4 Levels of Measurement: Nominal, Ordinal, Interval & Ratio

The four levels of measurement in statistics are nominal, ordinal, interval, and ratio.

  1. Nominal level of measurement: Nominal measurement deals with categorical data, and the variables are not ordered or ranked. The categories are simply labels, with no numerical values. Examples include gender, hair color, and country of origin.
  2. Ordinal level of measurement: Ordinal measurement deals with categorical data that can be ordered or ranked. However, there is no consistent difference between the categories. Examples include levels of education (high school, college, graduate school) and satisfaction ratings (satisfied, somewhat satisfied, dissatisfied).
  3. Interval level of measurement: Interval measurement has equal intervals between values, but there is no true zero point. This means that it is possible to measure the difference between two scores, but it is not possible to determine the ratio of two scores. Examples include temperature measured in Celsius or Fahrenheit, and time measured in seconds or minutes.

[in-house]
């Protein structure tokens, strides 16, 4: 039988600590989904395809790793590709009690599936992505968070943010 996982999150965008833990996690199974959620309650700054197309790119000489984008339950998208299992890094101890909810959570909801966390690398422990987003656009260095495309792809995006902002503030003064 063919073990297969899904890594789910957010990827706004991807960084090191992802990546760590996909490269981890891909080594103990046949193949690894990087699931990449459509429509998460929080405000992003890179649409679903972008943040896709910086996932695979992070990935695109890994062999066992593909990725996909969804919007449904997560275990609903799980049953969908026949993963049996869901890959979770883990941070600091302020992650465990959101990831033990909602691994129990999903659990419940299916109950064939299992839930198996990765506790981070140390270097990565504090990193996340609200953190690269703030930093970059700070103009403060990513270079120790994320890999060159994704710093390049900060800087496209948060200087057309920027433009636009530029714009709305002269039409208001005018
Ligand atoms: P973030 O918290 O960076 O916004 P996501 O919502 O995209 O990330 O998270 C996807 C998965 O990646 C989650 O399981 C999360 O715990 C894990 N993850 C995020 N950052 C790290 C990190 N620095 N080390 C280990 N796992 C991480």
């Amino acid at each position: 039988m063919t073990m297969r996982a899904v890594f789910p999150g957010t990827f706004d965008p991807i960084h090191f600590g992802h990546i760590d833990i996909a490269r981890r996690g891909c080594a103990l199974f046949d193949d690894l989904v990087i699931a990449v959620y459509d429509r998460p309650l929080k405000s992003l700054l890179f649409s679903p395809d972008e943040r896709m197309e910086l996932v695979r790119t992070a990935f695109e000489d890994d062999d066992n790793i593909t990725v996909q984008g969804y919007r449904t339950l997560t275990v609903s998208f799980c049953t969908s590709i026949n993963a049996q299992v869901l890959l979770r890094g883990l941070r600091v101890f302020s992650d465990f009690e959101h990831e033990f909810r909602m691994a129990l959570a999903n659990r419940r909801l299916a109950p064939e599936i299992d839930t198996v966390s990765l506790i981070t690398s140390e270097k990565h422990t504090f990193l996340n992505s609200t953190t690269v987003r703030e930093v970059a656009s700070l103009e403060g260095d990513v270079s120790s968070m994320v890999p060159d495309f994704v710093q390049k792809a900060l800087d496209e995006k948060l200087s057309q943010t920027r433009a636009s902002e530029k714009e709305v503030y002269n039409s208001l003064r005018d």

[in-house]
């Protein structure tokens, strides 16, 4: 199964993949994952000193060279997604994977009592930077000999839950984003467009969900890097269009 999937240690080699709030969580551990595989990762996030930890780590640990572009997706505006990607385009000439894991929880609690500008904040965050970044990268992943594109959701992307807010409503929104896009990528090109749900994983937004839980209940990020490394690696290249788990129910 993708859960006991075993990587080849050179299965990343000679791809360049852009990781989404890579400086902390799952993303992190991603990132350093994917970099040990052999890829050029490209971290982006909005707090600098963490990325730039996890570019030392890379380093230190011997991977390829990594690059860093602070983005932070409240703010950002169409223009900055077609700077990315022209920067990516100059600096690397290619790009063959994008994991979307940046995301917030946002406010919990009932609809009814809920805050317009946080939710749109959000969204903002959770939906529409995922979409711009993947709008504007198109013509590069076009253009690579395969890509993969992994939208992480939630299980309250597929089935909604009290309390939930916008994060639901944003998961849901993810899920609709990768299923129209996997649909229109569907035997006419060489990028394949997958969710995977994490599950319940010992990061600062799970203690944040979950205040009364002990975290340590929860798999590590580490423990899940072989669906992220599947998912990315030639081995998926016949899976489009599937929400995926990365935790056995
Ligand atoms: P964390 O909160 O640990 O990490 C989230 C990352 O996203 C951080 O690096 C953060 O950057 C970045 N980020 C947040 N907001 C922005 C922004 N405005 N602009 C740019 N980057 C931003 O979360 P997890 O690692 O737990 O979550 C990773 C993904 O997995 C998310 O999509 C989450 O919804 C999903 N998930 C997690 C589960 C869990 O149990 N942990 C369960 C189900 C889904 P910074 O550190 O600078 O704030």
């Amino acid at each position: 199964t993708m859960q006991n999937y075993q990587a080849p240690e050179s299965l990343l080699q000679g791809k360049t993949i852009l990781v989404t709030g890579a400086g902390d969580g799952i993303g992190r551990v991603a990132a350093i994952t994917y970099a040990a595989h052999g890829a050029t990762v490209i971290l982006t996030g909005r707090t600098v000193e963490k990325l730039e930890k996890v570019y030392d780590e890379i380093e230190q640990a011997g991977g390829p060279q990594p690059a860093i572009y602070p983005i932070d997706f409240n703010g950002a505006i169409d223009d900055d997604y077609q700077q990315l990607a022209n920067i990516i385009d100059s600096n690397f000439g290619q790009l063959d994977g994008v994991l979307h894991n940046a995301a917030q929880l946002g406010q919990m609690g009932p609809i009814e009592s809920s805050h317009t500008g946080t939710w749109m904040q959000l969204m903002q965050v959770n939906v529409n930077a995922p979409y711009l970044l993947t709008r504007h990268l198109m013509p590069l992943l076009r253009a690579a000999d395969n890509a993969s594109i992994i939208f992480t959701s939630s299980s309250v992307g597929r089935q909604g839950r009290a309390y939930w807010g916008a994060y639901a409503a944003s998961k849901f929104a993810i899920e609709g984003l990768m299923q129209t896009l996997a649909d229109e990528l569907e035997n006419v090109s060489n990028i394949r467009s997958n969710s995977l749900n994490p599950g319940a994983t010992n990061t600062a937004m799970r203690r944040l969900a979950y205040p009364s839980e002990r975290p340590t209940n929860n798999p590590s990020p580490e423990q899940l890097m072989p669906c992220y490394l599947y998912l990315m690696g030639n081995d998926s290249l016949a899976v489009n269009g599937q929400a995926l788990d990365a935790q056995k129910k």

4. Ratio level of measurement: Ratio measurement has a true zero point, meaning that it is possible to determine the ratio of two scores. This makes it possible to compare and make statements about the relative size of scores. Examples include height, weight, and income.

It is important to choose the appropriate level of measurement when designing a study or analyzing data, as different statistical techniques are appropriate for different levels of measurement.